Statement on Governor Ducey’s Termination of Temporary Unemployment Protections
Today, Arizona Governor Doug Ducey announced he would end temporary pandemic unemployment assistance. Rather than listening to workers, addressing root causes of unemployment, and enabling people to pursue jobs that provide adequate financial security—this cruel, misguided decision scapegoats and coerces workers into accepting substandard jobs. Arizona’s economic recovery is far from over, and expanded unemployment benefits are crucial to that recovery.
The Governor’s action today ends the $300 per week boost from Pandemic Unemployment Compensation (PUC). These benefits were scheduled to end on September 6, 2021, but Arizona now joins other states in ending them nearly two months early.
This action snaps Arizona UI benefits back to a $240 per week maximum for those remaining on state unemployment insurance, well below minimum wage and among the lowest in the country. The Century Foundation estimates that more than 190,000 Arizonans could face the loss of these critical benefits. This move will disproportionately harm households with children, workers of color, and those with lower incomes before the pandemic—the very Arizonans who have borne a greater degree of income loss and are experiencing greater rates of unemployment, food insecurity, and housing instability.
Our state’s economy is not the same as it was before the pandemic. Workers, particularly those in lower-wage service jobs face new challenges, including the risk of infection, enforcing public health guidance, and limited child care options. These federal unemployment insurance funds have been a lifeline for Arizonans and were supposed to be available until September to ensure well-being and stability while workers identify safe employment that provides wages that sustain families.
Abruptly ending participation in the pandemic unemployment insurance programs—that workers and allies fought for—shows that little has been learned from the Great Recession, where states that cut unemployment assistance recovered slower than those with stronger unemployment systems. With this short-sighted move, the Governor will turn down an estimated $686 million in federal UI funds, and instead, siphon $300 million from economic recovery funds available through the American Rescue Plan Act. That’s $1 billion less to be spent in our state, in our businesses, and in our communities.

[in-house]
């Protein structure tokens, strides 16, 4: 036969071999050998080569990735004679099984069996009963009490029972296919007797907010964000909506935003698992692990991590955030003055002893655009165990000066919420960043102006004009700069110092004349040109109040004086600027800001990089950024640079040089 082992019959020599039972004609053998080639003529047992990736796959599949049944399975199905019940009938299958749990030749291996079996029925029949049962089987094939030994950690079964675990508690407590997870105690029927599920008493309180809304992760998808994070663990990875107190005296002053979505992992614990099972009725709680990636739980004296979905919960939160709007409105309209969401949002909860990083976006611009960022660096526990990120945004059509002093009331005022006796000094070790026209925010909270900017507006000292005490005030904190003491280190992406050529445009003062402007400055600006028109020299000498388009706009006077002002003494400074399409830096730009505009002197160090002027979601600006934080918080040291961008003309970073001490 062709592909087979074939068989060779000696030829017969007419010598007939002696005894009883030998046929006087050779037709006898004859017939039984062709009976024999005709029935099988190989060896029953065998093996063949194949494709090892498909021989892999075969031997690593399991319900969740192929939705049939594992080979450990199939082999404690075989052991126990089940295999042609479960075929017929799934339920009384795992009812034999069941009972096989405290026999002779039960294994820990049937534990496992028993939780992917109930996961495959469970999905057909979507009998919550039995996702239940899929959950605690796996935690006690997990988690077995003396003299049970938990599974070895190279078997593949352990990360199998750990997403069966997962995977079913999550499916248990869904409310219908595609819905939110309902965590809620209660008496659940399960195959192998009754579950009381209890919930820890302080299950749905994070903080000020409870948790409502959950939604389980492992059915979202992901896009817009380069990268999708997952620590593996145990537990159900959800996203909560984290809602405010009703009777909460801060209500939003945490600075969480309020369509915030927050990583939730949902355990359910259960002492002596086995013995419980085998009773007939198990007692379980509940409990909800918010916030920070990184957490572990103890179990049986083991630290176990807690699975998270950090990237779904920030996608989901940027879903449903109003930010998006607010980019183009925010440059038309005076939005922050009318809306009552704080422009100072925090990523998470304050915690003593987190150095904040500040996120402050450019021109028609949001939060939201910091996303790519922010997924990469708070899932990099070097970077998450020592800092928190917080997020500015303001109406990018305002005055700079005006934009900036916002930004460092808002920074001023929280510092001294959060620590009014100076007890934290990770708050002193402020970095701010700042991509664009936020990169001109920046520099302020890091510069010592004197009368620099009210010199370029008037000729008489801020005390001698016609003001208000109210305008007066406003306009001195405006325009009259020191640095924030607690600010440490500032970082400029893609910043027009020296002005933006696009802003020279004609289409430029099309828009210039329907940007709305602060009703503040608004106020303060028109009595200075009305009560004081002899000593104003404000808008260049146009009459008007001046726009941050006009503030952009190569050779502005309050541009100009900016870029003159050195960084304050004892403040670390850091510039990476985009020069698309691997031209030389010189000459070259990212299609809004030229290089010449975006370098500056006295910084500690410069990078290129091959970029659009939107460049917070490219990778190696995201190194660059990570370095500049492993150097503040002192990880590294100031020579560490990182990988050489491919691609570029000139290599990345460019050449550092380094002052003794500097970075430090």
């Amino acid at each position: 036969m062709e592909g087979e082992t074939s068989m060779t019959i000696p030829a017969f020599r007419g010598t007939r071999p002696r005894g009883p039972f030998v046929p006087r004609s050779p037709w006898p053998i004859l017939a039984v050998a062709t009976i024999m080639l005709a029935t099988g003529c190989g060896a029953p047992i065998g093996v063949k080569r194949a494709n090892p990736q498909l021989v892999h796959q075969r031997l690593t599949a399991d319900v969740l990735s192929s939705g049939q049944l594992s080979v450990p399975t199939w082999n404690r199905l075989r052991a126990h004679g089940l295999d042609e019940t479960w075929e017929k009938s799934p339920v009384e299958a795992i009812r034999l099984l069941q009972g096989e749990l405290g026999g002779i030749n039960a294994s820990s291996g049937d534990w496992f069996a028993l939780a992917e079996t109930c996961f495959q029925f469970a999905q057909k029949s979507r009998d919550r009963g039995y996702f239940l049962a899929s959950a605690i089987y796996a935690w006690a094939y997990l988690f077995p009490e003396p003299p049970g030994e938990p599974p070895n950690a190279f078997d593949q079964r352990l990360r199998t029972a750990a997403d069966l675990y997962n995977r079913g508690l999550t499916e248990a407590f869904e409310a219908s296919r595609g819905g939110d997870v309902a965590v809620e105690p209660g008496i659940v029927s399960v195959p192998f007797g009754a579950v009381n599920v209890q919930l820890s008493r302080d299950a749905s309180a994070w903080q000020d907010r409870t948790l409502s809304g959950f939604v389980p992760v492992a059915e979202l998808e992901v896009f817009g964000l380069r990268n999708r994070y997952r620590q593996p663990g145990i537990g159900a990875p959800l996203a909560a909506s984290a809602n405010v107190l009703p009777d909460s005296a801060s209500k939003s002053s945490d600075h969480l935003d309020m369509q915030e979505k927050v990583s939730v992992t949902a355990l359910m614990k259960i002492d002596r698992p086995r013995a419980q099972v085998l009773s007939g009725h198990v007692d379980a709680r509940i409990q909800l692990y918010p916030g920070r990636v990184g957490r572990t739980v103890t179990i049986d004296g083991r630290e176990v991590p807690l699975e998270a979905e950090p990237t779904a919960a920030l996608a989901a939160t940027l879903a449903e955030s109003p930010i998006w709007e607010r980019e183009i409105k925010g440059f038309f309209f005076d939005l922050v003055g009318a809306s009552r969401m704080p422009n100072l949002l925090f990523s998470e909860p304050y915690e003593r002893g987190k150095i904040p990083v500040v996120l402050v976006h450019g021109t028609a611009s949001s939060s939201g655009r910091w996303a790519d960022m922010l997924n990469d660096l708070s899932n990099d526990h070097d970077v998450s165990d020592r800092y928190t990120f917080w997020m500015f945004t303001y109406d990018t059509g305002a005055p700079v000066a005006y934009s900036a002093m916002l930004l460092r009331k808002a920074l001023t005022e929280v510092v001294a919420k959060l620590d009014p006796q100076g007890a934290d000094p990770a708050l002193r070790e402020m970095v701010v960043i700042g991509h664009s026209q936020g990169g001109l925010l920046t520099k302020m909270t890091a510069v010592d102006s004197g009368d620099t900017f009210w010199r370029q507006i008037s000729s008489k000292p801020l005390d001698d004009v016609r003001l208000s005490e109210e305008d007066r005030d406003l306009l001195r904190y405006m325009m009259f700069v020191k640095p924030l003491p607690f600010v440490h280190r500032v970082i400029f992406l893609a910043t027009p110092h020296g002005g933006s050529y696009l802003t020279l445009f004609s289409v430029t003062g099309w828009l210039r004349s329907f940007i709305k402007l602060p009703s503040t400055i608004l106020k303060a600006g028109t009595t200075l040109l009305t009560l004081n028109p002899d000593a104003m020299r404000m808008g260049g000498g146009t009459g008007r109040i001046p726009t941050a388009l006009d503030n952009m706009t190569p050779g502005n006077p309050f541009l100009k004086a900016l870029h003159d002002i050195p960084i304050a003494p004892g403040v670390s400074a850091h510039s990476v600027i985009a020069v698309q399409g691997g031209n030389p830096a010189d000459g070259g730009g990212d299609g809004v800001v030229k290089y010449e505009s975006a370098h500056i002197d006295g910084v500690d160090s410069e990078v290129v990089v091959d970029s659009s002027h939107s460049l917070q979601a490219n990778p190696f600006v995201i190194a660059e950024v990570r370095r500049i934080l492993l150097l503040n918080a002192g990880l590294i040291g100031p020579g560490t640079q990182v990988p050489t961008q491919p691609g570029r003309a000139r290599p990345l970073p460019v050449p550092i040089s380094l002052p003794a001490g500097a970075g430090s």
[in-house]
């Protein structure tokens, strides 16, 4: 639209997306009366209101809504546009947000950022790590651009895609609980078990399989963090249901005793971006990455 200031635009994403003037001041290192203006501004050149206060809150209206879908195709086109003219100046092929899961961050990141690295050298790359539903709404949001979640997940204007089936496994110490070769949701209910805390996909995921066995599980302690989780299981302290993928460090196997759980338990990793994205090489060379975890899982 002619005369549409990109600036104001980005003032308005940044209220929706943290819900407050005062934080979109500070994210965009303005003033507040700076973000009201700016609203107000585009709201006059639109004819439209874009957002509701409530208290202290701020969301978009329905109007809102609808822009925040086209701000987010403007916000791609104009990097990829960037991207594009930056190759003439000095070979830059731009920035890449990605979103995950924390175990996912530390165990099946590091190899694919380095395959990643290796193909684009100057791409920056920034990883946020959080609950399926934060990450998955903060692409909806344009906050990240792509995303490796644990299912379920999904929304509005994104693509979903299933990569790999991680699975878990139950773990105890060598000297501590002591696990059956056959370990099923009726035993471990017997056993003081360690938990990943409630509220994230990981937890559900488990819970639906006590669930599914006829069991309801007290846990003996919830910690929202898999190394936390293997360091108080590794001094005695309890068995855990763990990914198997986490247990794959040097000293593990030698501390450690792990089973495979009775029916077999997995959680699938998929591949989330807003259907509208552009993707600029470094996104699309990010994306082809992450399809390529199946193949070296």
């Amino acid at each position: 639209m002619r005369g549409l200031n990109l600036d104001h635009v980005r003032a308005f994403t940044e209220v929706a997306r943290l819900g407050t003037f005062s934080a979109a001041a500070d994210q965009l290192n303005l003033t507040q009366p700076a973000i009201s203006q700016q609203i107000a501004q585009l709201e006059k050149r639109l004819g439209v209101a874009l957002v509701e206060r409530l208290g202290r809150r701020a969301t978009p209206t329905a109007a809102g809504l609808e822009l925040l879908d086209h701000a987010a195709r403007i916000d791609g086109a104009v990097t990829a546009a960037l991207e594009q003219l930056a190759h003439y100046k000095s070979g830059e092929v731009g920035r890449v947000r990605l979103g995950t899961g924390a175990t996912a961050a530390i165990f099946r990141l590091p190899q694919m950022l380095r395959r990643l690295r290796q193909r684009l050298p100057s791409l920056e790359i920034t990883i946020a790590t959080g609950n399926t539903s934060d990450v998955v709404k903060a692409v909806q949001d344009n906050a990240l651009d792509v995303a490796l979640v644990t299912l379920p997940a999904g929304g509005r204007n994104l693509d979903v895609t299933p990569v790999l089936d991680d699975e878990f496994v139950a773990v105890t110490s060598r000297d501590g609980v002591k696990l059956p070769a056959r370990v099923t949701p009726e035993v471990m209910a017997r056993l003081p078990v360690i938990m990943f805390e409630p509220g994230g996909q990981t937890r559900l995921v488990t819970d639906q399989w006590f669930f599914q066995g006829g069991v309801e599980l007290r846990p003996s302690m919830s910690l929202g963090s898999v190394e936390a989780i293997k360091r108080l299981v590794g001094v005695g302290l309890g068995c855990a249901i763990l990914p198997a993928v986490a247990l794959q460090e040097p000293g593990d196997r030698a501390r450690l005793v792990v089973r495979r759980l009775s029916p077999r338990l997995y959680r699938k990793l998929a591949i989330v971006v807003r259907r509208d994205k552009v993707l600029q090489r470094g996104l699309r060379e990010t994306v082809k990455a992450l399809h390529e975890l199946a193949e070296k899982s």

In the place of the federal programs, Governor Ducey announced he would use relief dollars to create a new “Back to Work” program which offers a one-time, first-come-first-serve “return to work” bonus, which a worker would receive after being hired and employed for ten weeks ($2,000 for full-time work, and $1,000 for part-time work). This arrangement is nothing more than an attempt to force workers into accepting lower-wage jobs, rather than providing workers the supports they need to find the right job, take care of their families, and above all stay safe.
According to recent responses to the U.S. Census Household Pulse Survey, the most-cited reasons for not working include: fear of contracting or spreading COVID-19, providing care for a family member or child, being sick or disabled (not COVID-19). If our state leaders truly want to support those struggling in the job market as we re-emerge from this pandemic and recession, they should invest in things like child care, paid family and medical leave, and other supports for workers.
At this moment, Arizona’s elected leaders should be focused on continuing and expanding supports for workers to enable a swift and equitable economic recovery. Prematurely ending expanded unemployment insurance accomplishes the opposite.
Note: An earlier version of this statement indicated that Governor Ducey would end all federally-funded pandemic unemployment insurance programs, including Pandemic Unemployment Assistance (PUA). Sources have since confirmed that the Governor plans to only refuse funding through the Pandemic Unemployment Compensation (PUC) program, and the statement has been updated accordingly.